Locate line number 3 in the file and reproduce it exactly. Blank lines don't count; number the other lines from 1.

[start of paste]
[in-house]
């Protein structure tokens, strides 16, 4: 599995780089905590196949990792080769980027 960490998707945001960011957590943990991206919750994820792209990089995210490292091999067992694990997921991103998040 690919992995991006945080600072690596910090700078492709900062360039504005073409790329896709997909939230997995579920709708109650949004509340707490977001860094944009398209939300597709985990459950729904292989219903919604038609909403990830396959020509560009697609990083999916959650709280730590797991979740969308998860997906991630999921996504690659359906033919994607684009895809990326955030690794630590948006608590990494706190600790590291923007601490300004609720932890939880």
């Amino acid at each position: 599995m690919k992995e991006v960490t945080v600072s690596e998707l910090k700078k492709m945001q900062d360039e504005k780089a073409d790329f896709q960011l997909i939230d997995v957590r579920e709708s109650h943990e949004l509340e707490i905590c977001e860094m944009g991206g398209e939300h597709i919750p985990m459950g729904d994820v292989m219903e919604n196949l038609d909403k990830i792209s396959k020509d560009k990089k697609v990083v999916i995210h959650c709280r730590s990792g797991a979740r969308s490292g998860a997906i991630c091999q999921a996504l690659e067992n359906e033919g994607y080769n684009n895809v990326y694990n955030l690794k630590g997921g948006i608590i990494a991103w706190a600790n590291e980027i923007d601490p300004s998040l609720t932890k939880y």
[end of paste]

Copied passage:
């Amino acid at each position: 599995m690919k992995e991006v960490t945080v600072s690596e998707l910090k700078k492709m945001q900062d360039e504005k780089a073409d790329f896709q960011l997909i939230d997995v957590r579920e709708s109650h943990e949004l509340e707490i905590c977001e860094m944009g991206g398209e939300h597709i919750p985990m459950g729904d994820v292989m219903e919604n196949l038609d909403k990830i792209s396959k020509d560009k990089k697609v990083v999916i995210h959650c709280r730590s990792g797991a979740r969308s490292g998860a997906i991630c091999q999921a996504l690659e067992n359906e033919g994607y080769n684009n895809v990326y694990n955030l690794k630590g997921g948006i608590i990494a991103w706190a600790n590291e980027i923007d601490p300004s998040l609720t932890k939880y």